The trigeminal nerve sends peripheral pain signals to the central nervous system during migraine. Understanding the dynamic processes that occur within the trigeminal nerve and ganglion may provide insights into events that contribute to migraine pain. A neuropeptide of particular interest is CGRP, which can be elevated and play a causal role in migraine. However, most studies have overlooked a second splice product of the Calca gene that encodes calcitonin (CT), a peptide hormone involved in calcium homeostasis. Importantly, a precursor form of CT called procalcitonin (proCT) can act as a partial agonist at the CGRP receptor and elevated proCT has recently been reported during migraine.
We used a trigeminal ganglion whole organ explant model, which has previously been demonstrated to induce pro-inflammatory agents in vitro. Quantitative polymerase chain reaction and immunohistochemistry were used to evaluate changes in messenger ribonucleic acid (mRNA) and protein levels of CGRP and proCT.
Whole mouse trigeminal ganglia cultured for 24 hours showed a 10-fold increase in CT mRNA, with no change in CGRP mRNA. A similar effect was observed in ganglia from adult rats. ProCT immunoreactivity was localized in glial cells. Cutting the tissue blunted the increase in CT, suggesting that induction required the close environment of the intact ganglia. Consistent with this prediction, there were increased reactive oxygen species in the ganglia, and the elevated CT mRNA was reduced by antioxidant treatment. Surprisingly, reactive oxygen species were increased in neurons, not glia.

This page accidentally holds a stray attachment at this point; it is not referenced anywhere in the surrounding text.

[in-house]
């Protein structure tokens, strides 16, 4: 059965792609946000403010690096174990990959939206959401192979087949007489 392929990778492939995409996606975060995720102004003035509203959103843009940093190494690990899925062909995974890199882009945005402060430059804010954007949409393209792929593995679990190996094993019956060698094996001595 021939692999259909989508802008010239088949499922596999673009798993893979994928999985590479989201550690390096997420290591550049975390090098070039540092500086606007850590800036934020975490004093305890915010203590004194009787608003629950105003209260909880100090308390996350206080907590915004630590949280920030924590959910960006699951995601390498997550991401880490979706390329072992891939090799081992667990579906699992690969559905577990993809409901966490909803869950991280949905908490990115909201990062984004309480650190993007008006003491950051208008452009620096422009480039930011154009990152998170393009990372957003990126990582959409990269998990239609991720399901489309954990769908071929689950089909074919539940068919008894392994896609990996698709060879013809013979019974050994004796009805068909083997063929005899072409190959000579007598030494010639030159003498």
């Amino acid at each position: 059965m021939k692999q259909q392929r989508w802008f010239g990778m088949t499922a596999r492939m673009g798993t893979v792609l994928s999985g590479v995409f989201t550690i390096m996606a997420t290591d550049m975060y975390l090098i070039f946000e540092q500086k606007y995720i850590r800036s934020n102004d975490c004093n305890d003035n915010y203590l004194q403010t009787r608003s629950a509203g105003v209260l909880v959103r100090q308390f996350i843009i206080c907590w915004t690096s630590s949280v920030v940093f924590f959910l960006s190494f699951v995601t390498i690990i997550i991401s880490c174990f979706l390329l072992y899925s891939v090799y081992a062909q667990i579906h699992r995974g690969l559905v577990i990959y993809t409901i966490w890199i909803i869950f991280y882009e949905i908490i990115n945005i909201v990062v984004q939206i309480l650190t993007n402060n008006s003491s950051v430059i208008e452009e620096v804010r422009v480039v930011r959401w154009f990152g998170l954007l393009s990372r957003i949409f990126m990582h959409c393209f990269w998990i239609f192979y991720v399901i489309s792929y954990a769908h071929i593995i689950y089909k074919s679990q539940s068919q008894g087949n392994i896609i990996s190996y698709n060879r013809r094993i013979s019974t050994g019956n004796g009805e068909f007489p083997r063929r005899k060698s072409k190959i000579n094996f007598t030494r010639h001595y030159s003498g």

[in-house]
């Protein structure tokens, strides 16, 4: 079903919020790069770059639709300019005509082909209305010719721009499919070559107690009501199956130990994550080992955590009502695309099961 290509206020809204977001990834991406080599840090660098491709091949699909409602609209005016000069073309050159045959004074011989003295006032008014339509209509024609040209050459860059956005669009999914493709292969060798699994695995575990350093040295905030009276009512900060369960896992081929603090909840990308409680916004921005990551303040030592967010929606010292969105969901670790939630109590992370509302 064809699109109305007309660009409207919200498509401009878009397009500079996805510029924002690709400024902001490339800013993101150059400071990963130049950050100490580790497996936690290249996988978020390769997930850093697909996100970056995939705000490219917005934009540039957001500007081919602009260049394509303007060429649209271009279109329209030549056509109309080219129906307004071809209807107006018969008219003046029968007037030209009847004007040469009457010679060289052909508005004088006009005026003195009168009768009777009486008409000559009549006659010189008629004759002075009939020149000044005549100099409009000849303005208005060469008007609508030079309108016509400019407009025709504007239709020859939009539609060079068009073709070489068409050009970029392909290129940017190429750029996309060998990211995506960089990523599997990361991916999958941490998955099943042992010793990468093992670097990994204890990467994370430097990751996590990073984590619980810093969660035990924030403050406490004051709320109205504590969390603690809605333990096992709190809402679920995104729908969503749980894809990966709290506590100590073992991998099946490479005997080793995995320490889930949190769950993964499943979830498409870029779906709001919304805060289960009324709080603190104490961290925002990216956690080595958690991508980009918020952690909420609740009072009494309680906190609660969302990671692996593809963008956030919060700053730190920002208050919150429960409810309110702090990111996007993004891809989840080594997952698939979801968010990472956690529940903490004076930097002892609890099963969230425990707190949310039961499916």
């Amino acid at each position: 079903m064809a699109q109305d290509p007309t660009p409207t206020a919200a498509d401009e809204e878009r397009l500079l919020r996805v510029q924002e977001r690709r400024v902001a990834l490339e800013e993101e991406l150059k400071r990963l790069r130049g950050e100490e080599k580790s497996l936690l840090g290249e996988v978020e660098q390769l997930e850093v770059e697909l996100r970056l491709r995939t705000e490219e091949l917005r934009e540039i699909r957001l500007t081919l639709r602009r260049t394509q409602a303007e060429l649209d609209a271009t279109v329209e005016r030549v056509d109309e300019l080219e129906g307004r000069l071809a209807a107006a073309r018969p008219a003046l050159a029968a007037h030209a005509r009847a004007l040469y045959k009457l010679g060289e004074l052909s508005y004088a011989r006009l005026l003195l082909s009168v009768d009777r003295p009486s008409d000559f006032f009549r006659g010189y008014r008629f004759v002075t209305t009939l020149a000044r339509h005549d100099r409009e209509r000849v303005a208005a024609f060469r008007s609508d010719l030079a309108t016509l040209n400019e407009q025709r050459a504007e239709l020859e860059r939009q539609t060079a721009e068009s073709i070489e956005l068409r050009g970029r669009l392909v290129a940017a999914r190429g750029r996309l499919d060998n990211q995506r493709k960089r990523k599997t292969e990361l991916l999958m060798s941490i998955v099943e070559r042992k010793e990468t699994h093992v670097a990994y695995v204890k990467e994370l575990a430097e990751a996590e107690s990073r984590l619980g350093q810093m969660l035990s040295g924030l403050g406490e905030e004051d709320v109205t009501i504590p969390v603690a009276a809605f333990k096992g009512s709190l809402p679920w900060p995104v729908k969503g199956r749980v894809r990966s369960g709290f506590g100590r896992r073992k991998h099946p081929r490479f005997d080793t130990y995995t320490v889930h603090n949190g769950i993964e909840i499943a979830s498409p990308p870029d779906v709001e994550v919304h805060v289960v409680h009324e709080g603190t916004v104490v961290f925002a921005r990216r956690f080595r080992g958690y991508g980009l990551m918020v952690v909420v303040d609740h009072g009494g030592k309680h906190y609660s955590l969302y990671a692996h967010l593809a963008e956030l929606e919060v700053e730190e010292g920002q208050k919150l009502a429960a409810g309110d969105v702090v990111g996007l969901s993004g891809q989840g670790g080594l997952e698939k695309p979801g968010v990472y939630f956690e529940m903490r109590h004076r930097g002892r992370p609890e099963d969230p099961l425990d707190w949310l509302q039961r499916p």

These results demonstrate that reactive oxygen species can activate proCT expression from the CGRP gene in trigeminal glia by a paracrine regulatory mechanism. We propose that this glial recruitment pathway may occur following cortical spreading depression and neurogenic inflammation to increase CGRP nociceptive actions in migraine.
© 2014 American Headache Society.
calcitonin gene-related peptide; migraine; procalcitonin; reactive oxygen species; trigeminal ganglion
[PubMed – indexed for MEDLINE]
[Available on 2015/3/1]